What are the most important influences? Because my essay—Capitol Neighbors—is the book’s principal one, my responses will focus on its content and the forces that drove it. Many historians as well as the city’s large number of history buffs did not believe there was enough primary documentation to write a credible, readable scholarly work that far surpasses the known information on the creation, growth, and survival of the embryonic Capitol Hill community created by the developers Daniel Carroll of Duddington and the English financier Thomas Law. that grew up around the Capitol. In fact I had much more information about many important residents than I was able to include. Moreover I was forced to limit the physical boundaries of my coverage because it would have required much more research and writing than was feasible because I was not being paid for either.
What are the myths or misconceptions you’d like to dispel about this subject? One myth that I have put to rest is that Daniel Carroll of Duddington was the sole developer on the Hill via Carroll Row, Carroll’s Tavern, the Bank of Washington and several houses. It was Law who convinced George Washington to build an elegant boarding house north the Capitol, enticed early cabinet officers to live nearby, and who built two mansions for his home as well as numerous boardinghouses south of the Capitol as well as decent homes for African Americans on its north side.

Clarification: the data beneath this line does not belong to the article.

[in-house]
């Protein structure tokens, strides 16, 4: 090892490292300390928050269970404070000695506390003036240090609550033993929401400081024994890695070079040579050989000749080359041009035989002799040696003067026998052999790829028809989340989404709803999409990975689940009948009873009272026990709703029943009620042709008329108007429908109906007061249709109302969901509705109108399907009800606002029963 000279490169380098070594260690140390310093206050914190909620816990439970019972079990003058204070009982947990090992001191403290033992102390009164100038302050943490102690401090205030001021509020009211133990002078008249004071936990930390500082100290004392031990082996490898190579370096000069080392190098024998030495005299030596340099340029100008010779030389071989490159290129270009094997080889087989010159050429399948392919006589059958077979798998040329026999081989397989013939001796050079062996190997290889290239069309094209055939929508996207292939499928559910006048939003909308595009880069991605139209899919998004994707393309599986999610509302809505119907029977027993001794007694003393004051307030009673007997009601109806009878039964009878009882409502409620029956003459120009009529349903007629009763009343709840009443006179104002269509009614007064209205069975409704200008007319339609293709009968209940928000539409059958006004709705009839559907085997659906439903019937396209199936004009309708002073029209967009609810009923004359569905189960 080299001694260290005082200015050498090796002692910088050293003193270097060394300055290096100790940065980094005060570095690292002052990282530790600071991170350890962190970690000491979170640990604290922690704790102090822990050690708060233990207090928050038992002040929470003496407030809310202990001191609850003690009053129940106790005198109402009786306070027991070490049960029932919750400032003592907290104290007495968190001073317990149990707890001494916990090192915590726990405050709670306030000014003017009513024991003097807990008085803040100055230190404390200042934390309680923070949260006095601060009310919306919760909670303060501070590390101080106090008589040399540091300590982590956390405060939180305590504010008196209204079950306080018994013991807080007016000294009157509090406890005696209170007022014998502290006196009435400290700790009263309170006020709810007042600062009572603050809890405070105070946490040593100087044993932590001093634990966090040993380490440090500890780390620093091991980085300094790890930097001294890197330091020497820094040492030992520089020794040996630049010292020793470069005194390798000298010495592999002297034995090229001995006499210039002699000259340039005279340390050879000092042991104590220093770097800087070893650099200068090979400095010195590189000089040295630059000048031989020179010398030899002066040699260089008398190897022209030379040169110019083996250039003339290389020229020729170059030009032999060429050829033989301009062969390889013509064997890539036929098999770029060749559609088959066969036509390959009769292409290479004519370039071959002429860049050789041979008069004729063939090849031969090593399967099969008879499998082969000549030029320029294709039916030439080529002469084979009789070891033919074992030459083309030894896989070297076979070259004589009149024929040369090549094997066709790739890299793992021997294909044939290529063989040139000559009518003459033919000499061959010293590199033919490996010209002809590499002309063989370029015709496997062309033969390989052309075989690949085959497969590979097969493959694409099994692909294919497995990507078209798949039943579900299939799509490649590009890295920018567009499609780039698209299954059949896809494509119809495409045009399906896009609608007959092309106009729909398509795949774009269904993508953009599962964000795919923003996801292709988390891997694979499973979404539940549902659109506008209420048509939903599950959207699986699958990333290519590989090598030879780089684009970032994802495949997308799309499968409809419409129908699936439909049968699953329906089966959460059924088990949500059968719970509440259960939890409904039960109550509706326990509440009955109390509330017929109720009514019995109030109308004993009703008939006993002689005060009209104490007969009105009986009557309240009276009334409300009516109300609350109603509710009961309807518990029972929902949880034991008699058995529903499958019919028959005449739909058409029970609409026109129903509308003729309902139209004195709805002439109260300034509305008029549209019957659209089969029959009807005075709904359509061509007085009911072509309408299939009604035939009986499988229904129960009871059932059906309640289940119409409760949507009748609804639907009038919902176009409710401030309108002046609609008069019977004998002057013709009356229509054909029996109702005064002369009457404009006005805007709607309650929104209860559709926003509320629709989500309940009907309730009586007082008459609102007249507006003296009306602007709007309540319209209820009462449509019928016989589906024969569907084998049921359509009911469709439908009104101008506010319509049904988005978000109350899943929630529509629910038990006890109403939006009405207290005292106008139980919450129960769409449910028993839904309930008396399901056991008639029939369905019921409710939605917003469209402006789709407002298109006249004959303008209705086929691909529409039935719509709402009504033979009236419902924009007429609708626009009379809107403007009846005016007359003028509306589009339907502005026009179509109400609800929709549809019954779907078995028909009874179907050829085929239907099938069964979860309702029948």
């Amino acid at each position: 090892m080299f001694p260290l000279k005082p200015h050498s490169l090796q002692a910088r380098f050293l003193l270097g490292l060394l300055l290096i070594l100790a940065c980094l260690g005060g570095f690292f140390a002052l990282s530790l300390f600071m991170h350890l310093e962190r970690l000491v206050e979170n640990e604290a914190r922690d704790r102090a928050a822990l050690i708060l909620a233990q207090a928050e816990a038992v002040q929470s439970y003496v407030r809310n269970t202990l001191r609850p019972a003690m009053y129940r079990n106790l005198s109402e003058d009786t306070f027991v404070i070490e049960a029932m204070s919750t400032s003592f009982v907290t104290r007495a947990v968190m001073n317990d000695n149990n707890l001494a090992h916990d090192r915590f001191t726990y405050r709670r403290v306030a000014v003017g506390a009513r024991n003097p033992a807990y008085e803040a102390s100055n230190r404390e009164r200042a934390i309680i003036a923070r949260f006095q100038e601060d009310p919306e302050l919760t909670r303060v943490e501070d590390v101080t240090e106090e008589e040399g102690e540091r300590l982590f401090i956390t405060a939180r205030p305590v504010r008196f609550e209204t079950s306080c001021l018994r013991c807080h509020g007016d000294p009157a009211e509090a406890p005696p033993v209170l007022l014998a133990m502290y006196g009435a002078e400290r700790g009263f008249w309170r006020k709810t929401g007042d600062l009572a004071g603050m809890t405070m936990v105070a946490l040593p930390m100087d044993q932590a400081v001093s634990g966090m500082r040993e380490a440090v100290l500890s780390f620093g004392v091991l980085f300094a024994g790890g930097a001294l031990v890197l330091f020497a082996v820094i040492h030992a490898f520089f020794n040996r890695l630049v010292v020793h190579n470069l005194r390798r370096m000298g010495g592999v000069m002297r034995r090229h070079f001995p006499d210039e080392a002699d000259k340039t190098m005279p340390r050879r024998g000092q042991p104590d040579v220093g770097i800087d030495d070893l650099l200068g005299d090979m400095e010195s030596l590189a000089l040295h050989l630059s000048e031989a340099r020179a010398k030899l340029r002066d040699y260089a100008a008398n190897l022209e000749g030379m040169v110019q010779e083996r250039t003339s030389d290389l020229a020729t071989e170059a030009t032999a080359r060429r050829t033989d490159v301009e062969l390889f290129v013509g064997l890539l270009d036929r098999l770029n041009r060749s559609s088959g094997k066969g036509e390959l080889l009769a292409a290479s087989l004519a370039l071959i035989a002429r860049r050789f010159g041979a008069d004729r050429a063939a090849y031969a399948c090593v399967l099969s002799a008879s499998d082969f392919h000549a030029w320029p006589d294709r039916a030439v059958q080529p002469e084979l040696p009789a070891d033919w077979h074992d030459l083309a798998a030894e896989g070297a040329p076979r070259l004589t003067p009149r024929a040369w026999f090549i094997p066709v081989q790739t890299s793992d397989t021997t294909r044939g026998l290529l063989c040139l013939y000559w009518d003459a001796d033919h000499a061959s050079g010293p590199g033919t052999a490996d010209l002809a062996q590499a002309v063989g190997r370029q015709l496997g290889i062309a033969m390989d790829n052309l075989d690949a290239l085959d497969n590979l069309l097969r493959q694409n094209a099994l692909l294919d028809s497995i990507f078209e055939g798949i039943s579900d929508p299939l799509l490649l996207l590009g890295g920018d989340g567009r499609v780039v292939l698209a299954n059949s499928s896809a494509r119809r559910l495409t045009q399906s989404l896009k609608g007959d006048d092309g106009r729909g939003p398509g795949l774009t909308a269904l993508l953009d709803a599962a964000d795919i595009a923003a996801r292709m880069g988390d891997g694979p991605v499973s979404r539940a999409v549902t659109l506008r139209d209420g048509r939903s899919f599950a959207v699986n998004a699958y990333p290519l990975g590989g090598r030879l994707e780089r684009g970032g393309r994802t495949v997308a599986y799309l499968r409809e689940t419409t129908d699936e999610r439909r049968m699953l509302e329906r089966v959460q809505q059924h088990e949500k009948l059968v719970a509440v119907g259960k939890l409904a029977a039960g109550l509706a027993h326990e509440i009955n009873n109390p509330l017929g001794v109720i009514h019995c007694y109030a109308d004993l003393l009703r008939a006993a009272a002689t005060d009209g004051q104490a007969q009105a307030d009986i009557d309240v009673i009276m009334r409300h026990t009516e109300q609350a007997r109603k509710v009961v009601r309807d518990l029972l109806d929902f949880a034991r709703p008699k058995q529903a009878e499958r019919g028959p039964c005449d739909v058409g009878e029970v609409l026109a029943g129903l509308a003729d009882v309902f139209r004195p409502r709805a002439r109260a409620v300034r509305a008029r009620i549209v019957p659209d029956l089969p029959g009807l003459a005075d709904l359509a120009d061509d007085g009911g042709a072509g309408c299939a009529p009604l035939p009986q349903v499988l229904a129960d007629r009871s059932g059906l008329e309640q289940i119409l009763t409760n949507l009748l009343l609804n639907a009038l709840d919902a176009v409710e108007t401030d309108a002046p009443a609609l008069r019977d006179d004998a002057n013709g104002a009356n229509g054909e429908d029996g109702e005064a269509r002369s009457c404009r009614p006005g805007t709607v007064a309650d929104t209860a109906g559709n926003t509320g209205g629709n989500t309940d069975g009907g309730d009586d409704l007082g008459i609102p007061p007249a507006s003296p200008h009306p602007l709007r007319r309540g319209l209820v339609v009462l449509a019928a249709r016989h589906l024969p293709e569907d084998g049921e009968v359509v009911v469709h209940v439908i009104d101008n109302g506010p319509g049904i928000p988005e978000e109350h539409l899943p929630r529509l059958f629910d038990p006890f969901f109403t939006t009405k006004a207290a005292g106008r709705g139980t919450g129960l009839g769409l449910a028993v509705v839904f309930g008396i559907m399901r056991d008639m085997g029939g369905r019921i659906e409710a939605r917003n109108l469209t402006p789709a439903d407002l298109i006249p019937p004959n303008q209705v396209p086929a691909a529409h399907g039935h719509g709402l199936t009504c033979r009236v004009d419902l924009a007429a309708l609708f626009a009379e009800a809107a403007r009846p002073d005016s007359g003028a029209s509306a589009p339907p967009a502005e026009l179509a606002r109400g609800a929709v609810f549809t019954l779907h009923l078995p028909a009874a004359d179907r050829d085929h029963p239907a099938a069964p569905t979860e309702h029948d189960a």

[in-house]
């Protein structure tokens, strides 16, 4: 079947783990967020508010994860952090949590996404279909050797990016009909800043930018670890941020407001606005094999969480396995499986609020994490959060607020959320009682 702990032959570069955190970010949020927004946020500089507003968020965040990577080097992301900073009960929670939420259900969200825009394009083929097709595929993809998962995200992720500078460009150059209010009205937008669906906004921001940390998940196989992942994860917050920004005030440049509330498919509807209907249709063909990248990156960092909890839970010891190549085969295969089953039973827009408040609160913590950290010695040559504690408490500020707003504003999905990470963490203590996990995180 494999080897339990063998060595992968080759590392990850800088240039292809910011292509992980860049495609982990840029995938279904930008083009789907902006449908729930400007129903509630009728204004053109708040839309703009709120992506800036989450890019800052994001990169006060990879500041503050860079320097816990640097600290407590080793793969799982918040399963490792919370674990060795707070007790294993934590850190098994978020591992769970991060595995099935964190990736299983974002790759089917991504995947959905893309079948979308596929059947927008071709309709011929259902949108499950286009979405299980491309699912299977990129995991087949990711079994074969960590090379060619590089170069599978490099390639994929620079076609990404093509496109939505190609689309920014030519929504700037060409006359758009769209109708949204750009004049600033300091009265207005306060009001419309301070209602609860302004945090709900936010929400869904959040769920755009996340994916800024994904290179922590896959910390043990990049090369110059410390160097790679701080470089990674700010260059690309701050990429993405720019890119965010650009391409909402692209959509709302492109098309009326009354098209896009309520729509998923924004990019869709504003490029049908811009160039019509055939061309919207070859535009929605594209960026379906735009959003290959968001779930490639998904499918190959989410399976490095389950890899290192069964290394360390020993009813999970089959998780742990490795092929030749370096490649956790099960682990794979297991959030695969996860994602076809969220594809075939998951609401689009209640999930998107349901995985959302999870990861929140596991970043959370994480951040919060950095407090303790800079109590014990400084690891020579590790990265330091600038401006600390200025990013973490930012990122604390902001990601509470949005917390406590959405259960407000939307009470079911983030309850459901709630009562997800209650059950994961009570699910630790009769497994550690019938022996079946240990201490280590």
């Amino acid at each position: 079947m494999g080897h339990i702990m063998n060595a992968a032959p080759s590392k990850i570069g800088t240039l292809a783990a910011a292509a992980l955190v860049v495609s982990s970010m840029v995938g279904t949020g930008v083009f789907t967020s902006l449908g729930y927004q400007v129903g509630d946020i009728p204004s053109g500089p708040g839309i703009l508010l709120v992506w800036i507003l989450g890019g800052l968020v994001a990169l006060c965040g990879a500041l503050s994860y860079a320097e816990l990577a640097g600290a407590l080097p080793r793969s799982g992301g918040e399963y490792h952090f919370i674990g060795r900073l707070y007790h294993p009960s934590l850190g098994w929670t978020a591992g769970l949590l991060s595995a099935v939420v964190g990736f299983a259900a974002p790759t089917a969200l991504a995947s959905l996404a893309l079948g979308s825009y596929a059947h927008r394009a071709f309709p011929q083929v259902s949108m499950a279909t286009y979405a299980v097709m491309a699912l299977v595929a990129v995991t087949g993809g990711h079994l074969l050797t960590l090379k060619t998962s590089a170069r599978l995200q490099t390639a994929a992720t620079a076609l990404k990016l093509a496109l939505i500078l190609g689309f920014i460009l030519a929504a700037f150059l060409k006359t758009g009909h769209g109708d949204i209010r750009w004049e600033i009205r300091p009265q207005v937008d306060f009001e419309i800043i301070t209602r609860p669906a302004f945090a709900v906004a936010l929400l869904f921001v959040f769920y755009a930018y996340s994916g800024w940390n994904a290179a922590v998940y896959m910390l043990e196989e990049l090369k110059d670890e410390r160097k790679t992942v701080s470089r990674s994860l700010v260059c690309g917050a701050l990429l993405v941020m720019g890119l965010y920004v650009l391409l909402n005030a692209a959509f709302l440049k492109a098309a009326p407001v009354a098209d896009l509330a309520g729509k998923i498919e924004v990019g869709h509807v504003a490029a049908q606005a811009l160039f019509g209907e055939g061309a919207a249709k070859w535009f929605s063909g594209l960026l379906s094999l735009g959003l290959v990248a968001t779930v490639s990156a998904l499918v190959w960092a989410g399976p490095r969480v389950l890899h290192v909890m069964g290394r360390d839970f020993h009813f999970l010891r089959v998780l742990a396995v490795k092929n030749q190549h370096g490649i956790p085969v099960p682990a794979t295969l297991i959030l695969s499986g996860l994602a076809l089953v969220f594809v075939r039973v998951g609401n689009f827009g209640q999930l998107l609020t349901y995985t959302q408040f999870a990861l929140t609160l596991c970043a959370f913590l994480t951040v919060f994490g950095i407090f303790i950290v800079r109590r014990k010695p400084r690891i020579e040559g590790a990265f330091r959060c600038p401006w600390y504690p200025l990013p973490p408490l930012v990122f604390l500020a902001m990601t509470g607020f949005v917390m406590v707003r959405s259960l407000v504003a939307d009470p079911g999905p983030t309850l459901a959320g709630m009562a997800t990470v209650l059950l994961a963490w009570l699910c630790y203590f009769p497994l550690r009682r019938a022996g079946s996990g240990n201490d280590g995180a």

What are the classics in field (if any)? The best classic sources I found were Allen C. Clark’s Greenleaf and Law in the Federal City and his article in vol 39 in Records of the Columbia Historical Society “Daniel Carroll of Duddington,” Margaret Bayard Smith’s First Forty Years of Washington Society, and George Alfred Townsend, “Thomas Law, Washington’s First Rich Man” in Records of the Columbia Historical Society v. 4.